Stephan – 00:32:10:
That’s right. And I think the opportunity as well is that let’s say somebody comes to the Bitcoin Bush Bash and then they take that learning and lesson back to their hometown and then maybe in their home meetup. Now they’re able to help educate somebody else, or they’re able to help coordinate another kind of meet up where maybe, okay, we’re all talking about hardware devices and how to secure our Bitcoin, or whether it’s how to run your Bitcoin node or whether it’s how to be private with Bitcoin. And there’s all these different angles that people can take because of the connections that they made meeting someone at Bitcoin Bush Bash or things like this. So I think it’s very useful for people to think about that. So I’m not attacking the large conferences or anything like that. This is more like this is a separate model. And it could be leveraged around the world in a very cost effective way for local communities and local countries to build their own local scene so that they can have coverage across other topics and areas that maybe they would not have been exposed to if they were looking only in their local hometown meetup let’s say.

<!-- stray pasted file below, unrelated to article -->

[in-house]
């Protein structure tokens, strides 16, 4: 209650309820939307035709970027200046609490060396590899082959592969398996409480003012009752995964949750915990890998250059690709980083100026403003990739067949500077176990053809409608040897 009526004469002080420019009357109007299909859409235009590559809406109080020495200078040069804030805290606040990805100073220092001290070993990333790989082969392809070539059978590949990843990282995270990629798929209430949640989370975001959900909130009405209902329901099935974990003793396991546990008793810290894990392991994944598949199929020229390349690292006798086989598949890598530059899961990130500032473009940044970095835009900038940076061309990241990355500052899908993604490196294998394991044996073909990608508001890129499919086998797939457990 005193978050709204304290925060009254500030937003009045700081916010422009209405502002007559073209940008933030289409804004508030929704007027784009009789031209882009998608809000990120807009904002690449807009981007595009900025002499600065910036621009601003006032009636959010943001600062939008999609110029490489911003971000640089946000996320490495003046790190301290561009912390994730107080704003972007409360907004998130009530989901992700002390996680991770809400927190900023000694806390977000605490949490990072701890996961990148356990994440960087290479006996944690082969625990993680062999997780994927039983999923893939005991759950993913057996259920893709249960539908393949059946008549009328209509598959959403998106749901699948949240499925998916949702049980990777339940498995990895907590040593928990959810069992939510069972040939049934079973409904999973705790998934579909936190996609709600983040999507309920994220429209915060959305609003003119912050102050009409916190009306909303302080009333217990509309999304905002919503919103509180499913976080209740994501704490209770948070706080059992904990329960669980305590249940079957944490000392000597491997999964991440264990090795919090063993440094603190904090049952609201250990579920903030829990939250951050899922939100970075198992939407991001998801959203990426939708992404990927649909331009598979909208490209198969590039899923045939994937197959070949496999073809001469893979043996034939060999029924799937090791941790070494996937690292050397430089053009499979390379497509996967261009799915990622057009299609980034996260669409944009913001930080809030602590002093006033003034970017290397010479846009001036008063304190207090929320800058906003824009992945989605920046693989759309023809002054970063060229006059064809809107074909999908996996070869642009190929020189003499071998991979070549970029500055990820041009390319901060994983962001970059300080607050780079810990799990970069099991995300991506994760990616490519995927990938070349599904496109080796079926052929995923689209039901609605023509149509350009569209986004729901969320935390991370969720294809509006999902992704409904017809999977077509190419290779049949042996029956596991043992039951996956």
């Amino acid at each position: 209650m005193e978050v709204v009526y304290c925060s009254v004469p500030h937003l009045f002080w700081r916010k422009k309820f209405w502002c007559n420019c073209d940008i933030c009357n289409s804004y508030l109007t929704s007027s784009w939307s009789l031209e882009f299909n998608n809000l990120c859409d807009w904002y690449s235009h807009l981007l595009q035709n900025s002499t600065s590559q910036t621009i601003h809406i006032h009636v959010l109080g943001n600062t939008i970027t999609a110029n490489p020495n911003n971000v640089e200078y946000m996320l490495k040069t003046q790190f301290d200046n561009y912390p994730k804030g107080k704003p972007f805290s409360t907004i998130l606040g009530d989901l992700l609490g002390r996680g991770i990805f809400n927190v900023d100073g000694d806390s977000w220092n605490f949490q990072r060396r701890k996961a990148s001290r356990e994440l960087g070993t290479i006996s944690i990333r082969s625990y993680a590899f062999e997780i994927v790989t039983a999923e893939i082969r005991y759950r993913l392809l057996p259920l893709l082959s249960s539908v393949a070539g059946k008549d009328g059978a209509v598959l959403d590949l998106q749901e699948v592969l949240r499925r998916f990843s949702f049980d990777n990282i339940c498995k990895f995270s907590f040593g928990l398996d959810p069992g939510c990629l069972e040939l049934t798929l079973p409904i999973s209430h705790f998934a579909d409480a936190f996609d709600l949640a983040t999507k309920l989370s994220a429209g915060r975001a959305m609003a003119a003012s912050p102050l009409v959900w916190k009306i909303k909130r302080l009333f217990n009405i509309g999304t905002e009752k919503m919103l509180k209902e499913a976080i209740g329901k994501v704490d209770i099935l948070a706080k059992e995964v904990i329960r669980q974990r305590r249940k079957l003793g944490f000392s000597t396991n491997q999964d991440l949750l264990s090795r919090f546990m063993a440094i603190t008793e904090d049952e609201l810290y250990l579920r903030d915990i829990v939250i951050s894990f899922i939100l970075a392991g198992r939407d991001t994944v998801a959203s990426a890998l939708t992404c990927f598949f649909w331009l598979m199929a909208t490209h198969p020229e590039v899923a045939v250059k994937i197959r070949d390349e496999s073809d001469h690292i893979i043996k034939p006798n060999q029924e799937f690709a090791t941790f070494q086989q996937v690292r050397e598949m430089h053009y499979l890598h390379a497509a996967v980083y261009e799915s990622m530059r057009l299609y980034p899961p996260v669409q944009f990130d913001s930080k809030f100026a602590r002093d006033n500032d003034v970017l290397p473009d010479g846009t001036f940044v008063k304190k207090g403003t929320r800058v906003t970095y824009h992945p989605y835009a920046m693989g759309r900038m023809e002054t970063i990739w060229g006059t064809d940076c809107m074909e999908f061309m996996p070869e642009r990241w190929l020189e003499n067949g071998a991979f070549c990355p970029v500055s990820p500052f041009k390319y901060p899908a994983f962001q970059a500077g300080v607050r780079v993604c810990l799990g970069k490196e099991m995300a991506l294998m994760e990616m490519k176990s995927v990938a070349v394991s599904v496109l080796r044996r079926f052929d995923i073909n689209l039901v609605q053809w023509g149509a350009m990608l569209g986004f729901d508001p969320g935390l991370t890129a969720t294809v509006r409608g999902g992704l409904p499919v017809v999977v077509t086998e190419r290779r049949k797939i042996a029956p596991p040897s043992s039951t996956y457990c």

Wizard of Aus – 00:33:13: